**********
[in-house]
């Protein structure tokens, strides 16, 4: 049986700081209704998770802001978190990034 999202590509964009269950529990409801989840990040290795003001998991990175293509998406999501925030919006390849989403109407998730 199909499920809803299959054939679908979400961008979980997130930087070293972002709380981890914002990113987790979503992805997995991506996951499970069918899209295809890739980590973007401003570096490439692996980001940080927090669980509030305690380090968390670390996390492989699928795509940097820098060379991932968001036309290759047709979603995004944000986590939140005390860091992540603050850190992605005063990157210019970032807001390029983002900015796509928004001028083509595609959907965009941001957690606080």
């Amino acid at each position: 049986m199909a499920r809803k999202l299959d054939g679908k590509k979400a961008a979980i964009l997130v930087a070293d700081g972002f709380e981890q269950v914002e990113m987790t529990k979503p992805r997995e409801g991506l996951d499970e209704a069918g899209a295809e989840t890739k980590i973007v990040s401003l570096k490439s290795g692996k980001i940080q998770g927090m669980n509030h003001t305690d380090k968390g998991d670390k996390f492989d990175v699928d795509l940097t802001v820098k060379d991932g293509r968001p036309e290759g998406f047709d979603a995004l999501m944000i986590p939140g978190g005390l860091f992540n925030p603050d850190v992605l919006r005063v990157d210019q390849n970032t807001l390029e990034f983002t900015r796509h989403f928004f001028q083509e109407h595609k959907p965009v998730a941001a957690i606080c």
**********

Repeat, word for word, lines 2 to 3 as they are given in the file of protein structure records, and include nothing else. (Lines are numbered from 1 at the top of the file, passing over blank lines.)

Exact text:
């Protein structure tokens, strides 16, 4: 049986700081209704998770802001978190990034 999202590509964009269950529990409801989840990040290795003001998991990175293509998406999501925030919006390849989403109407998730 199909499920809803299959054939679908979400961008979980997130930087070293972002709380981890914002990113987790979503992805997995991506996951499970069918899209295809890739980590973007401003570096490439692996980001940080927090669980509030305690380090968390670390996390492989699928795509940097820098060379991932968001036309290759047709979603995004944000986590939140005390860091992540603050850190992605005063990157210019970032807001390029983002900015796509928004001028083509595609959907965009941001957690606080």
């Amino acid at each position: 049986m199909a499920r809803k999202l299959d054939g679908k590509k979400a961008a979980i964009l997130v930087a070293d700081g972002f709380e981890q269950v914002e990113m987790t529990k979503p992805r997995e409801g991506l996951d499970e209704a069918g899209a295809e989840t890739k980590i973007v990040s401003l570096k490439s290795g692996k980001i940080q998770g927090m669980n509030h003001t305690d380090k968390g998991d670390k996390f492989d990175v699928d795509l940097t802001v820098k060379d991932g293509r968001p036309e290759g998406f047709d979603a995004l999501m944000i986590p939140g978190g005390l860091f992540n925030p603050d850190v992605l919006r005063v990157d210019q390849n970032t807001l390029e990034f983002t900015r796509h989403f928004f001028q083509e109407h595609k959907p965009v998730a941001a957690i606080c």